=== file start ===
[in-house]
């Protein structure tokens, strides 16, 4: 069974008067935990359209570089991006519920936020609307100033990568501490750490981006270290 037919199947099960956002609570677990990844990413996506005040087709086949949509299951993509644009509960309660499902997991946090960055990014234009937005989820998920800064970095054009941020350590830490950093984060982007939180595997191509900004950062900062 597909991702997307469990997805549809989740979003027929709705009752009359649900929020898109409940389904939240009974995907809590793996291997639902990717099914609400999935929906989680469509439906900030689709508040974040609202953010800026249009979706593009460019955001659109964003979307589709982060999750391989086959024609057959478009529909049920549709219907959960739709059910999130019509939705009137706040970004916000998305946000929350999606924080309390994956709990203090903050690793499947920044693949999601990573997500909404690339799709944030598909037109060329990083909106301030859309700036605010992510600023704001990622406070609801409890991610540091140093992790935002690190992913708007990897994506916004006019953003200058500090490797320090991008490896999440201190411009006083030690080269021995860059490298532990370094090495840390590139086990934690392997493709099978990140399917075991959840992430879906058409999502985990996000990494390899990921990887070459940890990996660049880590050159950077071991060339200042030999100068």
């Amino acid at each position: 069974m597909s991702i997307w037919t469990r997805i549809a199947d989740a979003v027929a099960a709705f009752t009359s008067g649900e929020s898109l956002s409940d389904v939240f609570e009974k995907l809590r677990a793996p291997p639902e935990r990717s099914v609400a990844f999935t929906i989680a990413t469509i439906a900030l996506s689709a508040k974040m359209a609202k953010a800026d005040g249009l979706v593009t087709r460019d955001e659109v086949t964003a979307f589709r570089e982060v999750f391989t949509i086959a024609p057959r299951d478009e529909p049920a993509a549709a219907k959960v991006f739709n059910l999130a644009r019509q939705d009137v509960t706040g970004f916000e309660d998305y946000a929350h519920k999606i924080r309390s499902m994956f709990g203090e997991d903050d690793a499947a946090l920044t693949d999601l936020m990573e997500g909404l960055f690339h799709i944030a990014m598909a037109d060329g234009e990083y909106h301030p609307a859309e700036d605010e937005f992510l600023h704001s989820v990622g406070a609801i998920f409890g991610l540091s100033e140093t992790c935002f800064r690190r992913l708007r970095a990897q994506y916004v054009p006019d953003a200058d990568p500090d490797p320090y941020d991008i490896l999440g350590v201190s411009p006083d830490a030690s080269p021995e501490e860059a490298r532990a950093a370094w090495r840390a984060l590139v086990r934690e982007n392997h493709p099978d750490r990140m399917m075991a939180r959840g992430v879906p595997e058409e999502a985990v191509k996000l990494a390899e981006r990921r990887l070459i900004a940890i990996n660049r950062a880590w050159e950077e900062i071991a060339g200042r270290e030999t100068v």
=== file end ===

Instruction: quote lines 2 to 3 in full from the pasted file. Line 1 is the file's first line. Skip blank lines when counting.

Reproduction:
């Protein structure tokens, strides 16, 4: 069974008067935990359209570089991006519920936020609307100033990568501490750490981006270290 037919199947099960956002609570677990990844990413996506005040087709086949949509299951993509644009509960309660499902997991946090960055990014234009937005989820998920800064970095054009941020350590830490950093984060982007939180595997191509900004950062900062 597909991702997307469990997805549809989740979003027929709705009752009359649900929020898109409940389904939240009974995907809590793996291997639902990717099914609400999935929906989680469509439906900030689709508040974040609202953010800026249009979706593009460019955001659109964003979307589709982060999750391989086959024609057959478009529909049920549709219907959960739709059910999130019509939705009137706040970004916000998305946000929350999606924080309390994956709990203090903050690793499947920044693949999601990573997500909404690339799709944030598909037109060329990083909106301030859309700036605010992510600023704001990622406070609801409890991610540091140093992790935002690190992913708007990897994506916004006019953003200058500090490797320090991008490896999440201190411009006083030690080269021995860059490298532990370094090495840390590139086990934690392997493709099978990140399917075991959840992430879906058409999502985990996000990494390899990921990887070459940890990996660049880590050159950077071991060339200042030999100068």
């Amino acid at each position: 069974m597909s991702i997307w037919t469990r997805i549809a199947d989740a979003v027929a099960a709705f009752t009359s008067g649900e929020s898109l956002s409940d389904v939240f609570e009974k995907l809590r677990a793996p291997p639902e935990r990717s099914v609400a990844f999935t929906i989680a990413t469509i439906a900030l996506s689709a508040k974040m359209a609202k953010a800026d005040g249009l979706v593009t087709r460019d955001e659109v086949t964003a979307f589709r570089e982060v999750f391989t949509i086959a024609p057959r299951d478009e529909p049920a993509a549709a219907k959960v991006f739709n059910l999130a644009r019509q939705d009137v509960t706040g970004f916000e309660d998305y946000a929350h519920k999606i924080r309390s499902m994956f709990g203090e997991d903050d690793a499947a946090l920044t693949d999601l936020m990573e997500g909404l960055f690339h799709i944030a990014m598909a037109d060329g234009e990083y909106h301030p609307a859309e700036d605010e937005f992510l600023h704001s989820v990622g406070a609801i998920f409890g991610l540091s100033e140093t992790c935002f800064r690190r992913l708007r970095a990897q994506y916004v054009p006019d953003a200058d990568p500090d490797p320090y941020d991008i490896l999440g350590v201190s411009p006083d830490a030690s080269p021995e501490e860059a490298r532990a950093a370094w090495r840390a984060l590139v086990r934690e982007n392997h493709p099978d750490r990140m399917m075991a939180r959840g992430v879906p595997e058409e999502a985990v191509k996000l990494a390899e981006r990921r990887l070459i900004a940890i990996n660049r950062a880590w050159e950077e900062i071991a060339g200042r270290e030999t100068v």